The people who do well in this profession understand the maths but they're also able to challenge the numbers, to take a step back and think about what might be missing. I like my team to be a bit sceptical when they see information. When they create a model I want them to put it through stressing and distorting so that if times are hard we don't get caught by surprise. But they're not people who sit behind their computer all day and never talk to anyone. They have to spend a lot of time working closely with people who may have different backgrounds and skills. There are lots of meetings where we need to find a compromise. You might be the analytical expert but other person in front of you at the table could be the expert in Marketing or Product Development. Their opinion matters too and you need to get along with them very well.
We've recruited this year around 15 graduates from various universities in the UK and they started last month. Initially they go to an induction to introduce them to Barclays and the Barclaycard business. Then they join the Credit Risk department where they get some pretty intensive training on the software that we use to do statistical analysis. Then they start their first rotation. They will do three different assignments over two years and each assignment is a real job. They have a manager and they are in charge of projects. We give them an opportunity to rotate across the department so they can work with different projects, products or geographies. For example, they might work with the credit manager in charge of the student credit card. Their manager might ask them to review this product. They'll gather data, analyse it and then recommend whether we should change the product or not. Then they'll have an opportunity to present their conclusions to the senior team, which they find quite exciting. It's not just about the quality of their analysis it's also about their presentation skills. It's a bit scary but it's a great opportunity for them.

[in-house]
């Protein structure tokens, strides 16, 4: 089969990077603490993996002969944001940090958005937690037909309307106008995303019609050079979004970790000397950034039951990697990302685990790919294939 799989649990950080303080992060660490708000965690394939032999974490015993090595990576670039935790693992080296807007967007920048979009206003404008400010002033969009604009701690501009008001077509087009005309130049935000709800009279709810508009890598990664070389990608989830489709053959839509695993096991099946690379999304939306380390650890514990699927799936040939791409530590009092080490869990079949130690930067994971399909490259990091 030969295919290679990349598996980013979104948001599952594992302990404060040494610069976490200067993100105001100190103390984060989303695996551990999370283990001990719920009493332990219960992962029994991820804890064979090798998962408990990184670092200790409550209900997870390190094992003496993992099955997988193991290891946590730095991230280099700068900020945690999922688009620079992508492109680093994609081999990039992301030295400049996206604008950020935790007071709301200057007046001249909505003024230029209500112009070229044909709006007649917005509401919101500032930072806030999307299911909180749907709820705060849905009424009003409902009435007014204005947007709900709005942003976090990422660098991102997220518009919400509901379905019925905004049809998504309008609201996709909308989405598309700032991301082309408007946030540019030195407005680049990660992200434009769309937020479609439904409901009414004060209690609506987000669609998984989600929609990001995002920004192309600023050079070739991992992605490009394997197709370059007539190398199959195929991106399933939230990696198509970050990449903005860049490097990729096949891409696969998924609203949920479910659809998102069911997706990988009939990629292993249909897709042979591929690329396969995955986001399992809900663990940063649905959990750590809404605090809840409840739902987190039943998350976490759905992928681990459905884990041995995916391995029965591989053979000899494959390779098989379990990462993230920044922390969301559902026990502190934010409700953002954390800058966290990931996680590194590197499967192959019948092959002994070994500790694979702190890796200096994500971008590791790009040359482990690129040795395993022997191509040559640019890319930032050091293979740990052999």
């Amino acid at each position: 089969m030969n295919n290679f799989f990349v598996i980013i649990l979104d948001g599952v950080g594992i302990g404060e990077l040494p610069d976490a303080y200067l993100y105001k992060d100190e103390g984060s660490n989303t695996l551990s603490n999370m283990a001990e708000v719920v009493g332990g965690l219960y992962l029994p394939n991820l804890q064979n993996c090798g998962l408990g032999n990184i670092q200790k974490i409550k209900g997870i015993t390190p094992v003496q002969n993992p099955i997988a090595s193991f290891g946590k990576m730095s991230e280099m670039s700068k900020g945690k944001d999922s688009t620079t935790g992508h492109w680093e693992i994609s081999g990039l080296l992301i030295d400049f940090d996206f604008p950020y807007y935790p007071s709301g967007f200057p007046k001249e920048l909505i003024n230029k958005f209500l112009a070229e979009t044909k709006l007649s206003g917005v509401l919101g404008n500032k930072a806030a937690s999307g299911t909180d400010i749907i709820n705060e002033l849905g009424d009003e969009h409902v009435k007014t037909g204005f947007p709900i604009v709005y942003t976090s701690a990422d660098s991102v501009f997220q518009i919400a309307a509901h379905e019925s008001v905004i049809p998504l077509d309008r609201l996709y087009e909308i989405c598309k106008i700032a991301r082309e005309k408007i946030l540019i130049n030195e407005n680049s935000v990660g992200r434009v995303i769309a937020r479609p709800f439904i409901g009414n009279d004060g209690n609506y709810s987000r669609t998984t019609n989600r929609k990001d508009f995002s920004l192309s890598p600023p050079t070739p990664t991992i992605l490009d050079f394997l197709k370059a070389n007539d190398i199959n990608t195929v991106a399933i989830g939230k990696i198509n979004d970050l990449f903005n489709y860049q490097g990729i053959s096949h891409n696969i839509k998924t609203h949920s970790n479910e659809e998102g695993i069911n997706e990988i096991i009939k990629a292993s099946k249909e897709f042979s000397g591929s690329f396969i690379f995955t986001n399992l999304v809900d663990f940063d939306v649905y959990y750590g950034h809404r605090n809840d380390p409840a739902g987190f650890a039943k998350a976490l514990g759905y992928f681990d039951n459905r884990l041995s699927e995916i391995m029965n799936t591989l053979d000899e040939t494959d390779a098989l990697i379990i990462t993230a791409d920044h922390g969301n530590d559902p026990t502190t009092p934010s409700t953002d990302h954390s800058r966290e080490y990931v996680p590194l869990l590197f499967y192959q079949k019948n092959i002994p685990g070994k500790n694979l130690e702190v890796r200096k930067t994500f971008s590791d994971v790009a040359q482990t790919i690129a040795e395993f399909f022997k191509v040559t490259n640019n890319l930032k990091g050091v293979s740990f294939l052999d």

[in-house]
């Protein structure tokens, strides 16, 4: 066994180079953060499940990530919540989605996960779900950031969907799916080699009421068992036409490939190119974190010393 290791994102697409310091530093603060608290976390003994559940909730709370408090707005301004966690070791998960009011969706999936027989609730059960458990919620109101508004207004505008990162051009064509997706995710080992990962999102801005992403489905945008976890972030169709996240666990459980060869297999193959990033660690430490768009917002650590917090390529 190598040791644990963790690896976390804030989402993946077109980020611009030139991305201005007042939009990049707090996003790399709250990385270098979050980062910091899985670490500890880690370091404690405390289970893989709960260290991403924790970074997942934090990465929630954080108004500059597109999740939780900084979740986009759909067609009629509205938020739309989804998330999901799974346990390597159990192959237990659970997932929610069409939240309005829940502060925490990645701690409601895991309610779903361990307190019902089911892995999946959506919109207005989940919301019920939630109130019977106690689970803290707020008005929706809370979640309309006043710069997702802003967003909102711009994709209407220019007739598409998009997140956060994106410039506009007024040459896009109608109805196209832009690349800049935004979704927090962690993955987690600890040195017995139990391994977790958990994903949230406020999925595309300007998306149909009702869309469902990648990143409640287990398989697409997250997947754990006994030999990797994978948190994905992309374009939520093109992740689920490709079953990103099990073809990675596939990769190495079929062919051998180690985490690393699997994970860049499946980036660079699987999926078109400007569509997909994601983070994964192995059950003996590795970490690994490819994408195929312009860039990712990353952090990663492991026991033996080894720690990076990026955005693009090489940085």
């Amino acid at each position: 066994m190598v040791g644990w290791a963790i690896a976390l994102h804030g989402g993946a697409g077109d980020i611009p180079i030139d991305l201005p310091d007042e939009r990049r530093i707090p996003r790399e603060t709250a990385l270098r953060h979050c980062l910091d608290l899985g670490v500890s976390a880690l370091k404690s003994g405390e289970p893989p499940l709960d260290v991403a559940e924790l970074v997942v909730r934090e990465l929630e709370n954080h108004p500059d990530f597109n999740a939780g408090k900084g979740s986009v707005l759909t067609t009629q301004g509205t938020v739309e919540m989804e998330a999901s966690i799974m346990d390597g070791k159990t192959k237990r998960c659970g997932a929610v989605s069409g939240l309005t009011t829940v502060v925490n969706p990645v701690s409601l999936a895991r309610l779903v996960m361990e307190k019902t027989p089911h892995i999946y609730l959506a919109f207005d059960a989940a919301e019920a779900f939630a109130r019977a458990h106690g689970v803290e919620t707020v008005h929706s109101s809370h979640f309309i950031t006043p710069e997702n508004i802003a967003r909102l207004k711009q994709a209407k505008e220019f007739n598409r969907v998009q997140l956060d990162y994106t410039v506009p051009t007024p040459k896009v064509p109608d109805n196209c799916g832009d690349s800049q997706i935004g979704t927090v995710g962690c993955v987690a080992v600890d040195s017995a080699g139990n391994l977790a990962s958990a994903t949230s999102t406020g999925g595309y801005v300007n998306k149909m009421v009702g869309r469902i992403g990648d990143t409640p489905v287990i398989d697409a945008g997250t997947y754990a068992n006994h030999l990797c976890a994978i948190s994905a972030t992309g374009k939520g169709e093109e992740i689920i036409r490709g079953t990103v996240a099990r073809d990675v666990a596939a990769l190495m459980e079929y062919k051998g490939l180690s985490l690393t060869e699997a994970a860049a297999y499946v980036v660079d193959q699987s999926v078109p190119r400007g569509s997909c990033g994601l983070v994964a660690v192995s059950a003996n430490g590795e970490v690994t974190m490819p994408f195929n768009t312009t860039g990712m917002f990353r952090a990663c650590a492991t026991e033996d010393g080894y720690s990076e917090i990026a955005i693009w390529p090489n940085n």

Looking back over the last twenty years the first revolution came with cheaper computers allowing fast computing of vast databases. This meant a massive expansion of usable consumer data. The creation of credit agencies also meant that more data was shared among banks. Deregulation in the retail banking market made it possible for new, smaller players to enter the market and start competing against the large banks. So there was more data and more competition around the use of this data, which led to a redistribution of market shares and the emergence of some specialist players.
Now we're going through a second phase of transformation. I'm expecting the market to consolidate and the regulations to change. The regulators are worried about the treatment of consumers and the level of profits from credit cards. This will probably lead to tighter rules around pricing.
The only way really to ensure success will be around the use of analytics because the markets themselves won't grow much. Success will be a question of getting the decimal point improvement. Innovations and new technology will also be paramount.
We think that plastic as we know it will not last for much longer and the question is: 'What is going to replace it?' There is no clear answer yet. The mobile phone is going to be part of the answer. The contactless card that Barclaycard has been testing over the last two years is a step in this direction. I doubt it's the final step but it's a convenient option for people, especially on the London Tube. But the next stage is to get rid of this plastic and get the chip embedded into a mobile phone. Then the mobile phone itself is a contactless card. You could exchange money with people as easily as a text message. You could pay over the internet. That's a much larger opportunity and that's where Barclaycard is going.